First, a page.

Fish-Shaped Pectoral, Easter Island
Wood, obsidian and bone
width 10 1/8in (25.7cm)
Patricia Withofs, London
Mark and Carolyn Blackburn, Honolulu, Hawaii
Kjellgren, Eric, Splendid Isolation - Art of Easter Island, New Haven: Metropolitan Museum of Art and Yale University Press, 2001, fig. 68;
Kaeppler, Adrienne, Polynesia; The Mark and Carolyn Blackburn Collection of Polynesian Art, The University of Hawai'i Press, Honolulu, fig. 533.
Maxwell Museum of Anthropology, Albuquerque, Easter Island in Pacific Context, 1997;
Easter Island Foundation, Kamuela, 2000;
Metropolitan Museum of Art, New York, Splendid Isolation: Art of Easter Island, 2001-2002;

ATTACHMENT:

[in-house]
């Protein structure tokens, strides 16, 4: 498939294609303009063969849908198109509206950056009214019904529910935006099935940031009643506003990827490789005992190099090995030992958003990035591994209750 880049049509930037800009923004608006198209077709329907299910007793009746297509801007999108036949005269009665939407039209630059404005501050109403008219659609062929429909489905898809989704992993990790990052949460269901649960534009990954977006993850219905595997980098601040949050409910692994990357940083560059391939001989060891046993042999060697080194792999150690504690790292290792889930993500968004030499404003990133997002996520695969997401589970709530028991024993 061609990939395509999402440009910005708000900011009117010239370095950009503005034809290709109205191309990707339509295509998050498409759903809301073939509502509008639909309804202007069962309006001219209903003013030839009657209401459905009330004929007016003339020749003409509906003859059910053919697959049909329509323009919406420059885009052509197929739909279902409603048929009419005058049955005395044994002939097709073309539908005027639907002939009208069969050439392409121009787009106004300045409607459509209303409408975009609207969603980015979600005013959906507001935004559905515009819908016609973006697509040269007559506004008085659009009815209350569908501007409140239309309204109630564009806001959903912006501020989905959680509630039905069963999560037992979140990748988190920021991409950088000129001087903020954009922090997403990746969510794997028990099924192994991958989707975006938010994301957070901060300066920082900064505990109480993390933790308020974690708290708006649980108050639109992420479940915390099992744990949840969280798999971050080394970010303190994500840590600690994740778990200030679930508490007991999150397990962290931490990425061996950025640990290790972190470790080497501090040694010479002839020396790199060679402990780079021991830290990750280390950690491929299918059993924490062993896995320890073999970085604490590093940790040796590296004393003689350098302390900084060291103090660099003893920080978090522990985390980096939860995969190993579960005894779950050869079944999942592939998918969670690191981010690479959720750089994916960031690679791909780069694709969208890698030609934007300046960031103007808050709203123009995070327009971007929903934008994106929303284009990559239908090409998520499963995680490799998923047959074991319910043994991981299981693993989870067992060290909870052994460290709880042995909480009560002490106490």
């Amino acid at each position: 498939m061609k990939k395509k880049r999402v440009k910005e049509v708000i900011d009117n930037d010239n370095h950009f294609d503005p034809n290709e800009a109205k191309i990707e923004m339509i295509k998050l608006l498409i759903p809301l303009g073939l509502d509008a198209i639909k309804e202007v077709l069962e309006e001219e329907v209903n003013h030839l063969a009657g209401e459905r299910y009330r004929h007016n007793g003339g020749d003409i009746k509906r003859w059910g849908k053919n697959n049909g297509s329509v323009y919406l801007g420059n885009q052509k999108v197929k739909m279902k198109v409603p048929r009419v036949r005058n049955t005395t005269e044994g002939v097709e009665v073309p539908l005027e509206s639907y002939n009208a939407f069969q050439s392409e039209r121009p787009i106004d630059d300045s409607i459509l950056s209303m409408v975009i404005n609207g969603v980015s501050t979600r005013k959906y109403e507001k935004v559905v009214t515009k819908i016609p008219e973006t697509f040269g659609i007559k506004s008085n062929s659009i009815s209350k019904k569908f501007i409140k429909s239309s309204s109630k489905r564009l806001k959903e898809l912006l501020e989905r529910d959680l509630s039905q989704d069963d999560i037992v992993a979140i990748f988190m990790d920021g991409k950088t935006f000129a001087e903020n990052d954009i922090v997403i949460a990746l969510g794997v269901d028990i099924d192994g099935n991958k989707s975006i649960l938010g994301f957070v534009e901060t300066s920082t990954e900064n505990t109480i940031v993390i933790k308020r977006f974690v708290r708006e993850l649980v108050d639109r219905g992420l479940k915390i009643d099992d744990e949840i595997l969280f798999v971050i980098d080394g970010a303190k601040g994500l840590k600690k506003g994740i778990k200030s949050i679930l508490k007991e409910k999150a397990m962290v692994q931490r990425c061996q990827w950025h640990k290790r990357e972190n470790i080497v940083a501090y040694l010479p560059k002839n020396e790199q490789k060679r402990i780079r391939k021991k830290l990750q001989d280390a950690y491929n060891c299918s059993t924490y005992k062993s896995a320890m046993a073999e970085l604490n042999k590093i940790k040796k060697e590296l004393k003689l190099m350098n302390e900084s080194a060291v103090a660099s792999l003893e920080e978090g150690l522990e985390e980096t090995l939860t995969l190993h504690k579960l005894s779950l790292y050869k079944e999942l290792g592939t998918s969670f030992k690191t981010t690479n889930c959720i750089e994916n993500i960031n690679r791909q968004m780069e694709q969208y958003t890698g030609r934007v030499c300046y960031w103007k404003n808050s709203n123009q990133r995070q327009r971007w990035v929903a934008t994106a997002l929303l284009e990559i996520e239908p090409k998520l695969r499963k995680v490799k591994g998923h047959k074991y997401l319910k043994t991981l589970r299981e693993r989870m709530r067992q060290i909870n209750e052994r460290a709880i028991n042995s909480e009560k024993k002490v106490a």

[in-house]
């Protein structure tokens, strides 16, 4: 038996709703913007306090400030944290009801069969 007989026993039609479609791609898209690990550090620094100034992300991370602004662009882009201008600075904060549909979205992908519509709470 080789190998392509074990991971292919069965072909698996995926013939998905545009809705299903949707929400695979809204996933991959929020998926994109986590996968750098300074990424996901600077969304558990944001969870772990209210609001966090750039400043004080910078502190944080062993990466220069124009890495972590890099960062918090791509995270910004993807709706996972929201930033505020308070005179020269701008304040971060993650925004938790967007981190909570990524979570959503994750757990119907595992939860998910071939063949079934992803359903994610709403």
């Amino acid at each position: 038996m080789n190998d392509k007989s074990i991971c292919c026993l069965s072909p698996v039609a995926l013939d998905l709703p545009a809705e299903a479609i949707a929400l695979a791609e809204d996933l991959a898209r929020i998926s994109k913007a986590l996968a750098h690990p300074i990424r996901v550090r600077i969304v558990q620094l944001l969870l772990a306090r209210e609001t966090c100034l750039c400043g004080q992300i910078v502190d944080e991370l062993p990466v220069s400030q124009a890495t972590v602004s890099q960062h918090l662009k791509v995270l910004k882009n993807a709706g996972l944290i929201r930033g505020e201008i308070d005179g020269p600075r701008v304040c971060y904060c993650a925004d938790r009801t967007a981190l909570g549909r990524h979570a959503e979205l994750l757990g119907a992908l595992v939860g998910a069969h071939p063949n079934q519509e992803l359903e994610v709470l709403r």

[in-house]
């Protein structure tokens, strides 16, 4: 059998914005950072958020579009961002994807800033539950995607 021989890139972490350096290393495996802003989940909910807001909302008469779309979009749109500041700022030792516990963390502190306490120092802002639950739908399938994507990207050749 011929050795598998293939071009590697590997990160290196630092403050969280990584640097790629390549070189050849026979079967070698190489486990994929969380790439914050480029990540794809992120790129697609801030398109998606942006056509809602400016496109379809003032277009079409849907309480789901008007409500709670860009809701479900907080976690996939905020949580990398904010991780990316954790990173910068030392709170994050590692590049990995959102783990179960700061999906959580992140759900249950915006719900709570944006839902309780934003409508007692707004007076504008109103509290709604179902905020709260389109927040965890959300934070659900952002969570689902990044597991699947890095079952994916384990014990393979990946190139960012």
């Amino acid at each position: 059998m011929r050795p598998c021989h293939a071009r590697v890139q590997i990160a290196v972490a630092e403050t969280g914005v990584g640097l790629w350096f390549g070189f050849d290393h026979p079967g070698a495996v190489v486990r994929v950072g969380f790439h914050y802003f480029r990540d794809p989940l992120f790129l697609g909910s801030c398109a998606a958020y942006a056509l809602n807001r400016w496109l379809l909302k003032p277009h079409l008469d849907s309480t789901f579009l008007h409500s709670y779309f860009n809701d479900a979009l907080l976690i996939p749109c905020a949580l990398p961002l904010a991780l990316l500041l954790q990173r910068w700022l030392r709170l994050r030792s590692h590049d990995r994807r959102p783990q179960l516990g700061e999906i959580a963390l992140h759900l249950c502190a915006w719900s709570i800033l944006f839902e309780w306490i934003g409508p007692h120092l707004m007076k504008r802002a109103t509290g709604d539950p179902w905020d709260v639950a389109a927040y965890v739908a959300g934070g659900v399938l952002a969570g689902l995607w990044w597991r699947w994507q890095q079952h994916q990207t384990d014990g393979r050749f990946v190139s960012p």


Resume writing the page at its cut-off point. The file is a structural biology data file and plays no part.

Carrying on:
Bowers Museum, Santa Ana, Spirits and Headhunters; Arts of the Pacific Islands, 2010
Of thin, crescent shape with finely stone-carved incised linear design accentuating the caudal fin and pectoral areas, a notched dorsal ridge along the back, a finely incised crescent form highlighting the lateral line on both sides, notched at the mouth and pierced through at the back for attachment, the eyes inset with circular obsidian framed with bone; fine dark honey-brown patina.
According to Kaeppler (2010, p. 364), "Worn at feasts and other important occasions, rei miro served as insignias of chiefly birth. This example is in the form of a fish and is similar to a rei miro collected in 1868 on HMS Topaz."